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July 27, 2023
For Washington State Ferries, replacing the aging and seismically vulnerable ferry terminal on the Seattle waterfront while maintaining service for two busy ferry routes has been a logistical feat since construction began in 2017. A delicate choreography of shifting passenger vehicles to nearby Pier 48 to free up space in the holding lanes for cranes, crews, machinery, and heavy construction work.
All this while keeping ferries safely running to Bainbridge Island and Bremerton as ferry traffic steadily ticks up to pre-COVID levels. But this new ferry terminal isn't only for the benefit of the millions of ferry riders who use it each year. It includes elements to honor the tribes whose ancestors lived on these Salish Sea shores and fished its waters. And it's helping to restore vital salmon habitat near the Elliott Bay seawall.
SHORELINE “BREATHING SPACE”
Built and opened in stages, the $489 million Colman Dock project features a new passenger building — opened in November 2022 — a new concrete and steel trestle, entry building along Alaskan Way, and an elevated pedestrian walkway, the latter two opening in late July or early August. The gleaming new buildings are the most visible part of the project. But outside along Alaskan Way more quiet changes are taking place.
North of the terminal where a bulkhead once sat is now 180 linear feet of open shoreline. Contractors removed 15,600 tons of fill material over the water and replaced it with 30,000 tons of clean sandy gravel and loose rock 2 feet deep. This containment cap covers 6 acres of sediments, which included metals and other things harmful to humans and the environment. Capping it this way prevents these sediments from spreading.
The open shoreline is a visual breathing space of sorts on a crowded waterfront popular with locals and tourists. Catch the best view of it from the balcony of the new entry building or along Alaskan Way.
The project also replaced the old timber trestle portion of the dock with a new concrete and steel trestle. Removing the old timber pilings — some believed to date back to 1910 when Colman Dock was first built — also removed 7,500 tons of creosote from the water. Creosote is a cocktail of harmful chemicals that continually leach into the water, harming marine life.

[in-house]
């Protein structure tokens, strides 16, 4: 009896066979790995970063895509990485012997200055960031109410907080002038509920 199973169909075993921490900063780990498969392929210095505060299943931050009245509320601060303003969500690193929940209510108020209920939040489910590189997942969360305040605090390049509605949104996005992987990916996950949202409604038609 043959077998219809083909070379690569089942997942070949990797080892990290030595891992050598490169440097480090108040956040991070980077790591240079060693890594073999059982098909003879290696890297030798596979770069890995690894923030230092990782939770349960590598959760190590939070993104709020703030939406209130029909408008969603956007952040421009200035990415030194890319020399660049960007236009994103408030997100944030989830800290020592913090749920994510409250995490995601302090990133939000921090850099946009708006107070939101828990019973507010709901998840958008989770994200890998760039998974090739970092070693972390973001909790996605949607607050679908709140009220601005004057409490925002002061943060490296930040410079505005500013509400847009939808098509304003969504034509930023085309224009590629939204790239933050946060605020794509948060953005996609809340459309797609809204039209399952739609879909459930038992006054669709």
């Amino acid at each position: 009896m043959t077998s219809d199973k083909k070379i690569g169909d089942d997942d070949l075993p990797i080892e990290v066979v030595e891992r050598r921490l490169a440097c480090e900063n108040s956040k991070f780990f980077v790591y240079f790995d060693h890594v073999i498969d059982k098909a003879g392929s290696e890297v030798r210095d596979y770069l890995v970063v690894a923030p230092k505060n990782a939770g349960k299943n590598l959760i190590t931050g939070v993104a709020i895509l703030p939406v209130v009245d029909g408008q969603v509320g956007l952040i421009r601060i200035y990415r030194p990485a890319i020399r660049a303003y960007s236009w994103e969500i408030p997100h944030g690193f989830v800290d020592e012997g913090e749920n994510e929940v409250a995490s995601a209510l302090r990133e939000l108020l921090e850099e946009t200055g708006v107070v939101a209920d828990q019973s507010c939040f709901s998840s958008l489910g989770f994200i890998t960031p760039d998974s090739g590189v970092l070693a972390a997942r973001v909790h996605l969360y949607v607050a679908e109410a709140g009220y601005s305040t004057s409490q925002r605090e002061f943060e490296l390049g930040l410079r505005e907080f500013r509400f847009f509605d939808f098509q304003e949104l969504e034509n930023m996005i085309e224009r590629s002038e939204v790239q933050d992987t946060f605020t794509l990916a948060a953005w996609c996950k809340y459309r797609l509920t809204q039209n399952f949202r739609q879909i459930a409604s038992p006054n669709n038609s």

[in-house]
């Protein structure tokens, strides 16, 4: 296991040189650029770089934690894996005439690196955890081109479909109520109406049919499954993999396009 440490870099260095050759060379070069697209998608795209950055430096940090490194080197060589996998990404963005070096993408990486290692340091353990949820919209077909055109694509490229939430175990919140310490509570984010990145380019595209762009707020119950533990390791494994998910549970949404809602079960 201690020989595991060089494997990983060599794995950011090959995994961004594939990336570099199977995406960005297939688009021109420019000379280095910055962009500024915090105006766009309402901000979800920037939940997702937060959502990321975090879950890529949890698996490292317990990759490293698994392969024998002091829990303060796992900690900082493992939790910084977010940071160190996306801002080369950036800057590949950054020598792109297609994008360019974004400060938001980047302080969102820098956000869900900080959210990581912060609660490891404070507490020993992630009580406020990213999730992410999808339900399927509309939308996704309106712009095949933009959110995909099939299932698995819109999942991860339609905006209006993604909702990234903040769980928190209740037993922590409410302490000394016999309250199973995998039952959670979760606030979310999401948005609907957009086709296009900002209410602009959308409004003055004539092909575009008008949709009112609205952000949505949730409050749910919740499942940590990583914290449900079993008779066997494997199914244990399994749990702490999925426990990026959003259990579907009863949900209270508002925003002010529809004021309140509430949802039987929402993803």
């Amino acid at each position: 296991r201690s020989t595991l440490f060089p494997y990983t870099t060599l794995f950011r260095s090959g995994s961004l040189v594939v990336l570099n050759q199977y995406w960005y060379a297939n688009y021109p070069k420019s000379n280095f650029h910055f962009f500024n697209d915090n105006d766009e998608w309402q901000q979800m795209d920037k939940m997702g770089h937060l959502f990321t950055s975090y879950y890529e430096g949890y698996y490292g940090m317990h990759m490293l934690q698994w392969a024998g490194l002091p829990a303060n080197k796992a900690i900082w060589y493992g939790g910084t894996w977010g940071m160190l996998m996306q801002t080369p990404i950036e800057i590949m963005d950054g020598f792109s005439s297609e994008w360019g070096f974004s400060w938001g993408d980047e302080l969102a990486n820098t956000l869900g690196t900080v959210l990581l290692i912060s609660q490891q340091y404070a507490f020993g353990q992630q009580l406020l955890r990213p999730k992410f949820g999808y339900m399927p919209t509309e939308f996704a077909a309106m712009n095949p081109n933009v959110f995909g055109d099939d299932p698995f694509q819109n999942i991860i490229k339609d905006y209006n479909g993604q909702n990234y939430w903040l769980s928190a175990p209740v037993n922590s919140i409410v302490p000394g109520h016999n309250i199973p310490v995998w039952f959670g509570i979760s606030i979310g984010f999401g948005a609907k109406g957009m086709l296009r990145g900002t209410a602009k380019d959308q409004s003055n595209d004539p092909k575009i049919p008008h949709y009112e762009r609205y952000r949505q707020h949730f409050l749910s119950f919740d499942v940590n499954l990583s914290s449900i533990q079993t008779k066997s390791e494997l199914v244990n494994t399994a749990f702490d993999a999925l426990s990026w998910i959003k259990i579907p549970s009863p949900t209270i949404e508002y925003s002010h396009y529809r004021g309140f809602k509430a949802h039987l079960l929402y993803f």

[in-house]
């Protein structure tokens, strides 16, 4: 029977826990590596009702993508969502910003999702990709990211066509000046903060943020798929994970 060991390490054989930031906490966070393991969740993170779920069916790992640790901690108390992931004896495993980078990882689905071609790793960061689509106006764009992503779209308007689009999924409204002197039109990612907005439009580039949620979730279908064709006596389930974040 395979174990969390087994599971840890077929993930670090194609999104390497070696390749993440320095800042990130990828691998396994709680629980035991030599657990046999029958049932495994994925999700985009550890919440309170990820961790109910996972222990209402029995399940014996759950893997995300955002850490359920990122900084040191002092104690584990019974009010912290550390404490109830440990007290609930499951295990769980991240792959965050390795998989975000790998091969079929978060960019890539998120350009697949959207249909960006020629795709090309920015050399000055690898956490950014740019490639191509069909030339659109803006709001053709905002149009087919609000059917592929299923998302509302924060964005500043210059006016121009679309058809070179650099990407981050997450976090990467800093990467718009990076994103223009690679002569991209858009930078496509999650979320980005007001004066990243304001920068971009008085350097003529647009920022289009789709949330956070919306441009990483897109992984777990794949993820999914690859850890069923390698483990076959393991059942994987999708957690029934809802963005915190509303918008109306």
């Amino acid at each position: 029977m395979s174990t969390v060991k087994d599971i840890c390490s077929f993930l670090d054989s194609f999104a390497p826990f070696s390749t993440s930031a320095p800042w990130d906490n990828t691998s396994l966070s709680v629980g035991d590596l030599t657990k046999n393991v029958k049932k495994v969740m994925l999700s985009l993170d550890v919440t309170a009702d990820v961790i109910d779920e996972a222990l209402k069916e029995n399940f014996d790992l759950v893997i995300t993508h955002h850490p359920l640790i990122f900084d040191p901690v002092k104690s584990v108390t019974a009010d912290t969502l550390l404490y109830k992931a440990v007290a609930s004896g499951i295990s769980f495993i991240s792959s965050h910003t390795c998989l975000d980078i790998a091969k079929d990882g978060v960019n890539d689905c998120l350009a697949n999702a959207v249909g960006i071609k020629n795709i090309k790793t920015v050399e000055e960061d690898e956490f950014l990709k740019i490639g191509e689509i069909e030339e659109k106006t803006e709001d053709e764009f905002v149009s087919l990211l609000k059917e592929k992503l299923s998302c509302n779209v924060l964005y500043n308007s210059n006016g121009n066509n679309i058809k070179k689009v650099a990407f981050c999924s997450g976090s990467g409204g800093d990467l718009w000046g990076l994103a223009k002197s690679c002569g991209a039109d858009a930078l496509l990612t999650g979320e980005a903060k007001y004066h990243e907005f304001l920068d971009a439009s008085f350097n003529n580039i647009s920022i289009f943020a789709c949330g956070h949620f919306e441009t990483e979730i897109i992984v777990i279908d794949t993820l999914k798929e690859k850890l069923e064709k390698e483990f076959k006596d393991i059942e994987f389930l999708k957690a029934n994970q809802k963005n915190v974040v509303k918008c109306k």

“Rebuilding the terminal allowed WSF to improve the nearshore marine habitat along a highly developed shoreline and leave a functionally better habitat in a biologically active zone,” said Marsha Tolon, WSF environmental and permitting lead.
Minimizing overwater coverage to allow marine plants and animals to thrive was a goal in the project. The new trestle increased the overwater footprint by approximately 5,550 square feet. To mitigate for it, we removed 5,590 square feet of an old trestle and piles from nearby Pier 48.
TRIBAL ART AND PLAZAS
WSF consults with federally recognized tribes that have treaty rights where our projects are located. The Muckleshoot Indian Tribe and the Suquamish Tribe have treaty rights to hunt, fish, and gather on the waters of Elliott Bay. We are working with both tribes to showcase work from their artists that tell their stories in creative ways throughout the site.
Inside the passenger building, three scaled-down versions of traditional tribal canoes from Suquamish artist Kate Ahvakana will hang in the space for waiting passengers to enjoy. Work from Muckleshoot tribal artists will be installed on the main entry doors to the terminal building to welcome visitors, as is tribal custom.
“We are working with talented Suquamish and Muckleshoot artists who are creating pieces with tribal cultural motifs to adorn this new space and remind visitors of the tribes' continuing presence here,” said WSF tribal liaison Phillip Narte.
Coming soon, storyboards featuring tribal history and photos will line public areas such as the new elevated walkway and describe Coast Salish people, their life ways, and their continuing presence. These boards will include native Lushootseed language as much as possible to help keep the language alive in a place where it once flourished.
Later this year, two new tribal-named plazas will open along Alaskan Way honoring Muckleshoot and Suquamish history. The Suquamish Tribe named the north plaza (near Columbia Street) Ê”uluÅ‚ali, meaning “a place of traveling water.” The Muckleshoot Indian Tribe named the south plaza (near Yesler Way) sluÉwiÅ‚, meaning “a perforation for a canoe, a short cut, a canoe pass.” Both plazas offer a place to sit, gather, and contemplate Coast Salish tribal history.
BETTER EXPERIENCE FOR ALL
The terminal building itself has 4,230 square feet of windows squarely facing the water and downtown Seattle — a vast improvement over the old cavernous terminal building that had a serious seating shortage. The design flips the building's orientation to take advantage of the views, adds more seating and space for future retail and food vendors, and gives people more room to spread out as they await the ferry. The entry building on Alaskan Way features two elevators and three staircases from the street level leading up to the elevated walkway and on to the passenger building.
Work remains on the project. The new Marion Street pedestrian bridge, being built by the city of Seattle, will open later this year. Retail and food vendors will open in the entry building and outside on the elevated pedestrian walkway. When Alaskan Way construction wraps up, all ferry holding will be moved back to Colman Dock and a new passenger and ADA drop-off and pick-up area will open. Bike storage lockers and other amenities are also on the way.
See the Seattle Multimodal Terminal at Colman Dock project website for more, at https://tinyurl.com/WSF-ColmanDock.
Diane Rhodes specializes in construction communications for Washington State Ferries.